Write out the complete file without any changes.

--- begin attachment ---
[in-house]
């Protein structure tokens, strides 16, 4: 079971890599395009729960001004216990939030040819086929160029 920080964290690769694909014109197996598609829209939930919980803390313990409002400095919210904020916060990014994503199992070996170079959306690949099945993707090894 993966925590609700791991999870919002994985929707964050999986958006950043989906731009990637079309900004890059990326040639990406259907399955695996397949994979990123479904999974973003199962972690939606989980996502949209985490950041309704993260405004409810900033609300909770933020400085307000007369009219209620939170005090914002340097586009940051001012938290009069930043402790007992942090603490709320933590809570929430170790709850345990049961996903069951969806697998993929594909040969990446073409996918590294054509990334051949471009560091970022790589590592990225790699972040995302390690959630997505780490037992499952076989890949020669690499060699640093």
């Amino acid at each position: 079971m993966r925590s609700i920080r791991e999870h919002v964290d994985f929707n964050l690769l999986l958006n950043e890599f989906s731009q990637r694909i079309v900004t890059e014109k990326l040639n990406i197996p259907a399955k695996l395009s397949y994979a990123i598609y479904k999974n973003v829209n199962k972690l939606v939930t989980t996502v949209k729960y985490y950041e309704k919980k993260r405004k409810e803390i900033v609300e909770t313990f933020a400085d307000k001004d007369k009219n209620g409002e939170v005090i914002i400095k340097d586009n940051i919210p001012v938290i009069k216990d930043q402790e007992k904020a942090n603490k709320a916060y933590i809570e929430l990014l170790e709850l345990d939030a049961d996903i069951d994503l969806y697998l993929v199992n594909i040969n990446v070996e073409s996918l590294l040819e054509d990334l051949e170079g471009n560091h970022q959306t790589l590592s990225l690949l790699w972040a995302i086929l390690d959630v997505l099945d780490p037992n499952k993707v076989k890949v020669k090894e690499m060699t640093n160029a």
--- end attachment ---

[in-house]
């Protein structure tokens, strides 16, 4: 079971890599395009729960001004216990939030040819086929160029 920080964290690769694909014109197996598609829209939930919980803390313990409002400095919210904020916060990014994503199992070996170079959306690949099945993707090894 993966925590609700791991999870919002994985929707964050999986958006950043989906731009990637079309900004890059990326040639990406259907399955695996397949994979990123479904999974973003199962972690939606989980996502949209985490950041309704993260405004409810900033609300909770933020400085307000007369009219209620939170005090914002340097586009940051001012938290009069930043402790007992942090603490709320933590809570929430170790709850345990049961996903069951969806697998993929594909040969990446073409996918590294054509990334051949471009560091970022790589590592990225790699972040995302390690959630997505780490037992499952076989890949020669690499060699640093």
């Amino acid at each position: 079971m993966r925590s609700i920080r791991e999870h919002v964290d994985f929707n964050l690769l999986l958006n950043e890599f989906s731009q990637r694909i079309v900004t890059e014109k990326l040639n990406i197996p259907a399955k695996l395009s397949y994979a990123i598609y479904k999974n973003v829209n199962k972690l939606v939930t989980t996502v949209k729960y985490y950041e309704k919980k993260r405004k409810e803390i900033v609300e909770t313990f933020a400085d307000k001004d007369k009219n209620g409002e939170v005090i914002i400095k340097d586009n940051i919210p001012v938290i009069k216990d930043q402790e007992k904020a942090n603490k709320a916060y933590i809570e929430l990014l170790e709850l345990d939030a049961d996903i069951d994503l969806y697998l993929v199992n594909i040969n990446v070996e073409s996918l590294l040819e054509d990334l051949e170079g471009n560091h970022q959306t790589l590592s990225l690949l790699w972040a995302i086929l390690d959630v997505l099945d780490p037992n499952k993707v076989k890949v020669k090894e690499m060699t640093n160029a």